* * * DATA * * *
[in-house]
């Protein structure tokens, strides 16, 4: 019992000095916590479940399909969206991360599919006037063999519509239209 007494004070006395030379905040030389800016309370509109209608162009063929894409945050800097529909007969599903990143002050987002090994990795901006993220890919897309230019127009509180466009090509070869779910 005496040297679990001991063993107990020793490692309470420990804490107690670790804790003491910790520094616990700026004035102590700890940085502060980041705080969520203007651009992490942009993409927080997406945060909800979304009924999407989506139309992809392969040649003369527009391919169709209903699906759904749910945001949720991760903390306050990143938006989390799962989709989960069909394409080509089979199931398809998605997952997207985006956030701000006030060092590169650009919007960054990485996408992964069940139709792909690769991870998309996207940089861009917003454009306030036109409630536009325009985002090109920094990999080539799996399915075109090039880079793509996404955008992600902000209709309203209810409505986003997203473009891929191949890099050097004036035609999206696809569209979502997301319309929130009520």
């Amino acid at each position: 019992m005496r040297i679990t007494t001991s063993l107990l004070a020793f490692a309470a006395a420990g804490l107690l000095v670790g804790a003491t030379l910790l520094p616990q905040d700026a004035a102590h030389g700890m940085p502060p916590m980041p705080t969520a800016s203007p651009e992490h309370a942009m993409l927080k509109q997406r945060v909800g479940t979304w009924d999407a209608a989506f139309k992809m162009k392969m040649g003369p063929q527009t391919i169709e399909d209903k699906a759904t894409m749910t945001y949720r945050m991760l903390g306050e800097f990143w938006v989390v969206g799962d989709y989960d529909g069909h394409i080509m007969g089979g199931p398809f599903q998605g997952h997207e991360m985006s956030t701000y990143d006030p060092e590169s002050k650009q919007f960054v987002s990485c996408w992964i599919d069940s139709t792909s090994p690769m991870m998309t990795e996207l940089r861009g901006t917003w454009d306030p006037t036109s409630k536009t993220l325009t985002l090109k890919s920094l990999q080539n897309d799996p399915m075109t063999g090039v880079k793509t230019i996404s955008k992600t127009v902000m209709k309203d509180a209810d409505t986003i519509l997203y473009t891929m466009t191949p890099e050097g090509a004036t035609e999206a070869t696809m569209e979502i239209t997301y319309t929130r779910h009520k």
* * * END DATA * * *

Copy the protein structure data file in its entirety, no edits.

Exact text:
[in-house]
């Protein structure tokens, strides 16, 4: 019992000095916590479940399909969206991360599919006037063999519509239209 007494004070006395030379905040030389800016309370509109209608162009063929894409945050800097529909007969599903990143002050987002090994990795901006993220890919897309230019127009509180466009090509070869779910 005496040297679990001991063993107990020793490692309470420990804490107690670790804790003491910790520094616990700026004035102590700890940085502060980041705080969520203007651009992490942009993409927080997406945060909800979304009924999407989506139309992809392969040649003369527009391919169709209903699906759904749910945001949720991760903390306050990143938006989390799962989709989960069909394409080509089979199931398809998605997952997207985006956030701000006030060092590169650009919007960054990485996408992964069940139709792909690769991870998309996207940089861009917003454009306030036109409630536009325009985002090109920094990999080539799996399915075109090039880079793509996404955008992600902000209709309203209810409505986003997203473009891929191949890099050097004036035609999206696809569209979502997301319309929130009520």
């Amino acid at each position: 019992m005496r040297i679990t007494t001991s063993l107990l004070a020793f490692a309470a006395a420990g804490l107690l000095v670790g804790a003491t030379l910790l520094p616990q905040d700026a004035a102590h030389g700890m940085p502060p916590m980041p705080t969520a800016s203007p651009e992490h309370a942009m993409l927080k509109q997406r945060v909800g479940t979304w009924d999407a209608a989506f139309k992809m162009k392969m040649g003369p063929q527009t391919i169709e399909d209903k699906a759904t894409m749910t945001y949720r945050m991760l903390g306050e800097f990143w938006v989390v969206g799962d989709y989960d529909g069909h394409i080509m007969g089979g199931p398809f599903q998605g997952h997207e991360m985006s956030t701000y990143d006030p060092e590169s002050k650009q919007f960054v987002s990485c996408w992964i599919d069940s139709t792909s090994p690769m991870m998309t990795e996207l940089r861009g901006t917003w454009d306030p006037t036109s409630k536009t993220l325009t985002l090109k890919s920094l990999q080539n897309d799996p399915m075109t063999g090039v880079k793509t230019i996404s955008k992600t127009v902000m209709k309203d509180a209810d409505t986003i519509l997203y473009t891929m466009t191949p890099e050097g090509a004036t035609e999206a070869t696809m569209e979502i239209t997301y319309t929130r779910h009520k």